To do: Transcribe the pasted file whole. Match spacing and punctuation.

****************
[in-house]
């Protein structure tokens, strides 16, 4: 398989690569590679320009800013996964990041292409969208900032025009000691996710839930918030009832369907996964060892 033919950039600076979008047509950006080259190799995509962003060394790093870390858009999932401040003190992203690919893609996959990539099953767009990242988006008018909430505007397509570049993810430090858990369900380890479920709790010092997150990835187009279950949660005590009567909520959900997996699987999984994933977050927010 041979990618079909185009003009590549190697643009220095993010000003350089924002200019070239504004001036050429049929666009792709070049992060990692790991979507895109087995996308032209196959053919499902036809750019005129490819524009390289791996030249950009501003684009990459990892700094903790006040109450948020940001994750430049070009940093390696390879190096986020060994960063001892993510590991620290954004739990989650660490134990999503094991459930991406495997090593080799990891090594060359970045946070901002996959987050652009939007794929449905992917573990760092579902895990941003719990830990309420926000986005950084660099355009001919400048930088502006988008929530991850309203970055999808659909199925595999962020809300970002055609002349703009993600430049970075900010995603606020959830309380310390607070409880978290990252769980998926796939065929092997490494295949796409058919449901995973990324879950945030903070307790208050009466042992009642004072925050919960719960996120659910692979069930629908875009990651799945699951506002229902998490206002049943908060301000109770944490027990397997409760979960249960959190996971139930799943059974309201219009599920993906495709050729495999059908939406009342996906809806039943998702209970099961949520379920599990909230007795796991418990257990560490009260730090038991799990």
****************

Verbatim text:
[in-house]
């Protein structure tokens, strides 16, 4: 398989690569590679320009800013996964990041292409969208900032025009000691996710839930918030009832369907996964060892 033919950039600076979008047509950006080259190799995509962003060394790093870390858009999932401040003190992203690919893609996959990539099953767009990242988006008018909430505007397509570049993810430090858990369900380890479920709790010092997150990835187009279950949660005590009567909520959900997996699987999984994933977050927010 041979990618079909185009003009590549190697643009220095993010000003350089924002200019070239504004001036050429049929666009792709070049992060990692790991979507895109087995996308032209196959053919499902036809750019005129490819524009390289791996030249950009501003684009990459990892700094903790006040109450948020940001994750430049070009940093390696390879190096986020060994960063001892993510590991620290954004739990989650660490134990999503094991459930991406495997090593080799990891090594060359970045946070901002996959987050652009939007794929449905992917573990760092579902895990941003719990830990309420926000986005950084660099355009001919400048930088502006988008929530991850309203970055999808659909199925595999962020809300970002055609002349703009993600430049970075900010995603606020959830309380310390607070409880978290990252769980998926796939065929092997490494295949796409058919449901995973990324879950945030903070307790208050009466042992009642004072925050919960719960996120659910692979069930629908875009990651799945699951506002229902998490206002049943908060301000109770944490027990397997409760979960249960959190996971139930799943059974309201219009599920993906495709050729495999059908939406009342996906809806039943998702209970099961949520379920599990909230007795796991418990257990560490009260730090038991799990």